Glyphosate tolerant/ resistant weeds (GTRW) are a daunting, widespread problem in no-till systems. Our SARE work in Wisconsin demonstrates that a late terminated cereal rye cover crop can provide highly effective GTRW suppression in “green planted” no-till soybean but has the potential to reduce yield to unacceptable levels. Our objective is to determine the optimum timing of rye termination in this system to maximize GTRW suppression without affecting yield.
On-farm strip trials will be conducted at four locations in Southeast Wisconsin over a range on soil types and environments including inherent GTRW pressure to determine this optimum timing and the growing season factors which influence it, leading to recommendations to inform management decisions.
Our outreach plan focuses heavily on producer-led watershed protection groups including our Jefferson County Soil Builders (JCSB) to maximize farmer-to-farmer interaction and impact.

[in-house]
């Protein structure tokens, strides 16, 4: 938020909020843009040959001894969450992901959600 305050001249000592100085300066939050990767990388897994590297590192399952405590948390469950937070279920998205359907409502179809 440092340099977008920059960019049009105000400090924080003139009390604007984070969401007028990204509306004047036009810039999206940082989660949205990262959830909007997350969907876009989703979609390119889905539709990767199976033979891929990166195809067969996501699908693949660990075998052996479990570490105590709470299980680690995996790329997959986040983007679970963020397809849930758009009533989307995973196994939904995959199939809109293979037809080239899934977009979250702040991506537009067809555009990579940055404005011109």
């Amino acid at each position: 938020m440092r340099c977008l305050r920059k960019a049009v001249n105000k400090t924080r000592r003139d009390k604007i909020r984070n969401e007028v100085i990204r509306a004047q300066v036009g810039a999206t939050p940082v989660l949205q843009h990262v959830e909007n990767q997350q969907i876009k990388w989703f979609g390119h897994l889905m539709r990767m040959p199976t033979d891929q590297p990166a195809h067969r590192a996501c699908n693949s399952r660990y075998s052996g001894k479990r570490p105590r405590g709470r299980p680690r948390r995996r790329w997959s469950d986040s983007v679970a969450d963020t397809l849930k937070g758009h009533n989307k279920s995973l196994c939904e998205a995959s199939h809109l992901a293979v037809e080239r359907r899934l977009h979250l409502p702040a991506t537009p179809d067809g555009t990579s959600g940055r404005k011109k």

Our educational outcomes will include increased knowledge of system benefits, specific management recommendations, and how this system fits into both herbicide resistance management strategies and overall agricultural sustainability.
Our action outcome is increased use of rye as a cover crop, managed optimally for GTRW management with concurrent gains in other ecosystem services from increased biomass production and soil cover, leading to greater sustainability.
Project objectives from proposal:
- Determine the optimal timing of rye termination in a “plant green” system to maximize GTRW suppression without reducing soybean yield;
- Determine if rye height or soybean growth stage is a better predictor of optimal termination timing, allowing us to develop management recommendations; and
- Share results and experiences with farmers and their technical advisors including the University of Wisconsin-Extension Weed Science Program so they can leverage our results in their routine programming.